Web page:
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Aggressivity in self writing: Colette's Etoile Vesper and Michel Leiris' Fourbis.

Self writing marks a turn in the development of autobiographical writing in which the focus shifts from a complete, encapsulated version of the writer's life story to a searching discourse that attempts to redefine the writer's relationship to the present. (1) One of the consequences of the move to self writing is the undermining of the discourse of mastery that previously characterized the autobiographical subject. In self writing, the image of the self that autobiography had posited as "triumphant, unshakeable, fixed for eternity," (2) breaks up under the effects of conflicting unconscious drives. Far from being in control of their destiny, the self writer submits to the vicissitudes of a subject that has now become the site of the "return of the repressed," (3) where it is exposed to phenomena such as the eruption of affect, the appearance of the symptom, and the manifestations of aggressivity.

The aim of this paper is to examine two twentieth-century French pieces of self writing, Colette's Etoile Vesper and Michel Leiris' Fourbis, (4) focussing particularly on the signs of aggressivity that appear in the texts. The assumption is that aggressivity is not an incidental effect of self writing but an important part of its operation as a process of reconstitution of the subject. More precisely, aggressivity informs self writing in so far as the latter consists of multiple identifications that the self writer only partially understands and almost never controls. The mandatory detour via psychoanalysis will be brief. Identification, Freud tells us, is "the original form of emotional tie with an object," (5) and as such provides the earliest form of contact that the subject establishes with the world and others. Of central importance is the assertion made by Freud and Lacan, and supported by other writers such as Girard and Borch-Jacobsen, (6) that to the extent that identification lays the foundation for the subject's relations with others, it is based on primordial forms of violence. Whether one considers, with Freud, that the process of identification derives from libidinous object-ties, as exemplified by the infant who assimilates through ingestion the objects to which it is attracted, or whether one follows Lacan in privileging the "mirror stage" in which the infant discovers with jubilation, then attacks with fury, the image of a fully formed being that it recognizes as its own, identification is accompanied by a release of affect that translates in behavioral terms into a hostile, aggressive attitude.

Colette's and Leiris' texts are constructed around such identifications. These include the objects, the people or the situations that the self writer selects because of a perceived analogy with aspects of their life story. It will become apparent that each of these identifications is associated with some form of aggressivity, suggesting that it is precisely through aggressivity that the identifications are authenticated. It is through aggressivity, in other words, that the identifications mark themselves as compelling moments in the playing out of the self writer's life and destiny. Such is the case in both Colette's and Leiris' texts. Here, the subject of self writing is characterized by a chronic sense of vulnerability that is explicitly related to their physical and psychological state. Colette is a victim of an incapacitating arthritic condition, while Leiris suffers from a morbid disposition and a pathological fear of sexual relationships. It is not surprising, then, that the identifications on which they base their self writing involve narrative patterns that convey outwardly or inwardly directed forms of aggressivity.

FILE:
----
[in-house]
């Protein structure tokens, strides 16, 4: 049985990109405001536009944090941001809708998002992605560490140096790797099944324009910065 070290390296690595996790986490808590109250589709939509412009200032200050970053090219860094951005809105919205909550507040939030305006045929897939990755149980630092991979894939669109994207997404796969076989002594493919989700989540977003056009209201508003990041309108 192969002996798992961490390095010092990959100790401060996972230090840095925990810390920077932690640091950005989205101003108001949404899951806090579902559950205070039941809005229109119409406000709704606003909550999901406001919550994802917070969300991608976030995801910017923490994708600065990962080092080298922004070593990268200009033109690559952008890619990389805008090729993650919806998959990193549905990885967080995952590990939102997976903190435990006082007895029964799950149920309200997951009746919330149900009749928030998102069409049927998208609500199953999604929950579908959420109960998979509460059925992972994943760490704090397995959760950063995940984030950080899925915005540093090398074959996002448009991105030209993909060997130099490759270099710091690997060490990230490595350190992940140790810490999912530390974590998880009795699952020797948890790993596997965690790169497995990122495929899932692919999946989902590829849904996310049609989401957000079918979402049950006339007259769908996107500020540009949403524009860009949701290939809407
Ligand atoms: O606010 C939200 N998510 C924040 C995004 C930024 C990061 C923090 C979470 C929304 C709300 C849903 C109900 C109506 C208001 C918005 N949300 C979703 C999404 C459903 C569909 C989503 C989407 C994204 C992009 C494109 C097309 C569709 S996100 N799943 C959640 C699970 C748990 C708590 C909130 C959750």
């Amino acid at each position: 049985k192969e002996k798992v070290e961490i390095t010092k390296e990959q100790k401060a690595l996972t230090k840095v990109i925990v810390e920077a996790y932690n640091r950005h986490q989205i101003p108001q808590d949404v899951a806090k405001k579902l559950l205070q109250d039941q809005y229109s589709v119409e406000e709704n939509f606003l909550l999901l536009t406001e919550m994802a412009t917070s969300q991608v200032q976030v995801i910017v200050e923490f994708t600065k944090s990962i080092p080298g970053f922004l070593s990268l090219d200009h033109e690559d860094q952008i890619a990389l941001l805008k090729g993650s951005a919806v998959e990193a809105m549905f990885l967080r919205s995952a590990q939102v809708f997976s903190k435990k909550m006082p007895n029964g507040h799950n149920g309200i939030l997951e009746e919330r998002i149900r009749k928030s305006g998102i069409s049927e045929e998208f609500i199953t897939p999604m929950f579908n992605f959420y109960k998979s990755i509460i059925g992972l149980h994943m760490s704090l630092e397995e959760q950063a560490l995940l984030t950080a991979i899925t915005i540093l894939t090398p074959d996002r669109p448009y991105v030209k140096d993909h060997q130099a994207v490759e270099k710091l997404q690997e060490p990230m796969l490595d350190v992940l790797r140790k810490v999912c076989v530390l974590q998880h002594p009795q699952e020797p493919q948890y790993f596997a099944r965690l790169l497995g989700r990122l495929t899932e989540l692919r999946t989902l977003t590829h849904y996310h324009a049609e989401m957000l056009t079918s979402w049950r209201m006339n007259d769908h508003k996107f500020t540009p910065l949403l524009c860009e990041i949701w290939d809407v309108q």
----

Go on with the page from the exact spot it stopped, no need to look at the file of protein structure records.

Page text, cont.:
Colette's Identifications of Pain

To begin with the aging and incapacitated Colette, self writing is a way of marking out the boundaries of her world and ensuring its protection. Her world, consisting of her small apartment and the Place du Palais Royal that she constantly surveys from her window, is a world in which she is at peace, as she puts it, to write and suffer. It is from within these boundaries that she develops her strategies to deal with the mostly threatening forces lurking outside. Hence her concern to ward off unwanted visitors, such as those who come to solicit the attention of Colette the writer and public persona, or the German soldiers who venture into the place du Palais Royal during their patrols. (7) Faced with the permanent threat of intrusion, self writing is a means for her to clear the decks: "Vide le Jardin. Vide le logis, sauf de moi" (161). Aware that she cannot live totally cut off from the outside world, she institutes a system of checks and filters designed to keep out all visitors bar those who have convincingly demonstrated their interest in her and her personal well-being.

Self writing is a means of removing the constraints that, because of financial necessity, she had to endure as a professional writer in the form of deadlines, editorial interference and public demand. Her writing is now undirected and unmotivated: "Il se peut que je ne publie pas ces pages. C'est la premiere fois que j'ecris sans compter" (149). Colette recalls with delight her childhood practice of adding heads and tails to her words and turning them into sketches of insects. In these graphic figures which, on her admission, "ne faisaient pas serieux" (151), she abandons herself to a form of literary regression that reacquaints her with the physical pleasure of writing. More importantly, she revels in the freedom to write what she likes and in the way she likes. The focus of her writing shifts accordingly towards the people and things that are closest to her--her apartment, her belongings, her neighbours, her friends and, most significantly, her illness.